Nick Reisman

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Cuomo’s Book Income Grows

Gov. Andrew Cuomo’s 2014 memoir “All Things Possible” continued to provide him with income last year, a review of his 2016 income tax filings showed.

Cuomo declared $218,100 in royalty payments from publisher HarperCollins for the book on his taxes made available on Tuesday by his office.

The book, which has so far sold 3,200 copies, was released weeks before his successful re-election bid for a second term.

The book deal was negotiated by Washington-based attorney Robert Barnett, who has been known for negotiating high-dollar packaged book and media contracts for political figures, including former presidents George W. Bush and Barack Obama.

All together, Cuomo has earned $783,000 in income from the book, which served as both a memoir and an outline of his governing philosophy.

Cuomo did not declare any income from the book contract in 2015.

Cuomo last year earned $417,748 on top of his $167,988 salary as governor. He made $20,000 in donations to HELP USA, the affordable housing non-profit he founded.

He paid a total of $113,570 in federal taxes, with $75,407 applied from his 2015 return. He overpaid in federal tax by $1,280.

In state taxes, Cuomo paid $27,731, with $428 in overpayments.

Lt. Gov. Kathy Hochul, who filed jointly with her husband, former U.S. Attorney Bill Hochul, declared a joint income of $367,911. They contributed $21,260 to 22 different charities, mostly western New York organizations, including the United Way, Kathleen Mary House, Canisius College Advancement Series, Buffalo City Mission and St. Anthony of Padua Church.

Heastie’s California Swing

heastiejerrybrownAssembly Speaker Carl Heastie was in California for a fundraising trip benefiting both the Democratic Assembly Campaign Committee and his own Friends of Carl E. Heastie campaign fund, said Heastie spokesman Mike Whyland.

Heastie’s Twitter feed on Monday stirred with photos of him in California — on the floor of the Golden State’s Assembly chamber and meeting with the state’s Democratic governor, Jerry Brown (as well as Brown’s Corgi).

“I was honored to be recognized this afternoon on the floor of the California Assembly by Speaker @Rendon63rd,” he posted on Twitter.

The fundraiser was hosted by Willie Brown, the former mayor of San Francisco and a longtime Democratic Party power broker.

“Willie Brown, who is the former California Assembly Speaker and Mayor of San Francisco, has long expressed a desire to help further the progressive values Speaker Heastie has championed and is sponsoring the event,” Whyland said, adding no taxpayer funds were used for the trip. The trip was paid for by Heastie’s campaign.

Posting Her Taxes Online, Gillibrand Takes A Swipe At Trump

U.S. Sen. Kirsten Gillibrand once again posted her tax return documents online and took a not-so-veiled swipe at President Donald Trump’s refusal to do the same.

“We need to keep demanding transparency and accountability from all of our elected officials,” Gillibrand wrote in an essay published on Medium. “Americans need to know that their representatives in government are working for them, and not influenced by conflicts of interest.”

Gillibrand began posting her taxes online in 2012 and has backed legislation like the STOCK Act, which would require members of Congress and the administration to reveal financial data such as stock trades.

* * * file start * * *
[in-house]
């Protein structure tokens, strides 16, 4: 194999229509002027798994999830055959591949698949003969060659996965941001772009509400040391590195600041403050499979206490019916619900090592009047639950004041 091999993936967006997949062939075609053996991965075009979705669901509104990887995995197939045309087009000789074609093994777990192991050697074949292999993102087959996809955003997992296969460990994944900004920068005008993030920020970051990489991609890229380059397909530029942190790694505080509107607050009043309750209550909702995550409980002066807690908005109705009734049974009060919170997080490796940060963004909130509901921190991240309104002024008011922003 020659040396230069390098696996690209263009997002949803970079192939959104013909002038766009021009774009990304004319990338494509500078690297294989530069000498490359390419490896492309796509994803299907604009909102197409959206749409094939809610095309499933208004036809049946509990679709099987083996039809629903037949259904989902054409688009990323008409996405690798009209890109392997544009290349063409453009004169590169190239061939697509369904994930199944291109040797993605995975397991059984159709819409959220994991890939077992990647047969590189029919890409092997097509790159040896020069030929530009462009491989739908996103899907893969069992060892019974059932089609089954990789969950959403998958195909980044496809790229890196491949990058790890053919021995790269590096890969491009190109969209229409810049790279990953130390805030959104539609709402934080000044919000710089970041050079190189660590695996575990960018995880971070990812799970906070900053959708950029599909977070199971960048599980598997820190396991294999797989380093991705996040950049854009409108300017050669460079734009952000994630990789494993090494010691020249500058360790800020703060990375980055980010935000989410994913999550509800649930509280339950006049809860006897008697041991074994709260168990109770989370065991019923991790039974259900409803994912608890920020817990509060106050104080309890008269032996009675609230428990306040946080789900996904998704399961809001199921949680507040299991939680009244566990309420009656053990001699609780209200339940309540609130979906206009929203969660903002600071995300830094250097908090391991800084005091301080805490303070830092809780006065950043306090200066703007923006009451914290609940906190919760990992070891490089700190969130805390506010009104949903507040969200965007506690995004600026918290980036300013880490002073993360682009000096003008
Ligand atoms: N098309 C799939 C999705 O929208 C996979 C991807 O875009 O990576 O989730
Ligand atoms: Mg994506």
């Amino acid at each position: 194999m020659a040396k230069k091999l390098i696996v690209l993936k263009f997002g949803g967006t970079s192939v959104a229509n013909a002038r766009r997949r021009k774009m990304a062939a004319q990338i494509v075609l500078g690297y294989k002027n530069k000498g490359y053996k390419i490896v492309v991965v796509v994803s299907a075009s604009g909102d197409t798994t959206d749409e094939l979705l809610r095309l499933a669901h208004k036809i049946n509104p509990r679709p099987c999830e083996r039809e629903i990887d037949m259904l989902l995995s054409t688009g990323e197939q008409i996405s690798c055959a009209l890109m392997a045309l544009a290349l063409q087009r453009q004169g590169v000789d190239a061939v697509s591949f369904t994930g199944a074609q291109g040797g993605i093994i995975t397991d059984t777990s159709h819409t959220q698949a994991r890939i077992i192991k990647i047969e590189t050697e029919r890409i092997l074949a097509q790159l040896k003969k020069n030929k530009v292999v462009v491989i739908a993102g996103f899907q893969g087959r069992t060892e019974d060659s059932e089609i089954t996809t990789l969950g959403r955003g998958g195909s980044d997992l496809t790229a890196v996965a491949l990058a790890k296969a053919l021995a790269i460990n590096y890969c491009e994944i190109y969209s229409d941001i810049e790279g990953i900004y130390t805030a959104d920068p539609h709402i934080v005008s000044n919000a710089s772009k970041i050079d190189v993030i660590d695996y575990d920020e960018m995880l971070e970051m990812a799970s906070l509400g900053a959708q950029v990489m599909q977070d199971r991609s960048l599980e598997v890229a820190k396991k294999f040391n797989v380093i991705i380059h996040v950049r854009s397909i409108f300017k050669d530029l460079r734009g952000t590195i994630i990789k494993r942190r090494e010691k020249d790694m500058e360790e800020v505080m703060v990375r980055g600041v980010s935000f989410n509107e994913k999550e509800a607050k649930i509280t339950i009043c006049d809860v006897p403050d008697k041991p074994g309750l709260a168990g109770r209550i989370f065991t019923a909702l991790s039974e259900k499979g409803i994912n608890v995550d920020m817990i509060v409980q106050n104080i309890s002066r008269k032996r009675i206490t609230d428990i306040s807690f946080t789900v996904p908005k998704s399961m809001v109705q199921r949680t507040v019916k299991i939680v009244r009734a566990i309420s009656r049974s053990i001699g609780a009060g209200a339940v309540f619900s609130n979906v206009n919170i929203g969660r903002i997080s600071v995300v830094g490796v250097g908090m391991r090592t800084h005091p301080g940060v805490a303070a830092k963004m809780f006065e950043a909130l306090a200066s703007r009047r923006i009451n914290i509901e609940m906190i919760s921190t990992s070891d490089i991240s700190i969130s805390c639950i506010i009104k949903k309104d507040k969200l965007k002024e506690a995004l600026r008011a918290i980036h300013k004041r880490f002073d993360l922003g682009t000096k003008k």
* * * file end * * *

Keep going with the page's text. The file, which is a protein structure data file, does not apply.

Trump so far has declined to release his own taxes, breaking a presidential tradition that stretches back to the aftermath of the Watergate scandal. In Washington, Trump’s refusal to disclose the information has led to Democrats linking it to the overall trouble at achieving tax reform this year.

Updated: Chris Pack from the Crossroads/Senate Leadership Fund points out Gillibrand and her husband had an effective tax rate of 13 percent, which is half of what is publicly known about Trump’s taxes. Trump, based on the tax documents that have been leaked to the press, paid $38 million in taxes. At the same time, he noted Gillibrand gave less than 2 percent of her income to charity and did not make voluntary contributions on her return to organizations that benefit breast cancer research, Alzheimer’s, the Sept. 11 memorial or homeless veterans.

Bellone Taps Kaiman For Shared Services Effort

Suffolk County Executive Steve Bellone has tapped Jon Kaiman, a former official in Gov. Andrew Cuomo’s administration, to lead the implementation of a shared services effort that had been included in the state budget.

Kaiman is a former town supervisor of North Hempstead and served as Cuomo’s Sandy recovery czar.

“Jon Kaiman is a natural leader and public servant with a proven track record of getting the job done,” Bellone said. “I am excited that Jon will be leading my administration’s efforts to streamline bureaucracy and deliver savings for Suffolk County taxpayers under Governor Cuomo’s new Shared Services initiative.”

The plan is aimed at reducing property taxes through sharing services. The proposal had been made earlier in the year by Cuomo, but does not include a provision that would require voters to approve the plan in a referendum. Instead, local officials must hold public hearings and explain their positions on the shared service plan in writing.

“As a former Town Supervisor on Long Island, I look forward to working with local officials in a manner that is meaningful and helpful to them to make government more efficient, less costly and ultimately work better for all of the people we serve,” Kaiman said. “I thank the County Executive for this opportunity to usher in a new era of collaboration and accountability across Suffolk County.”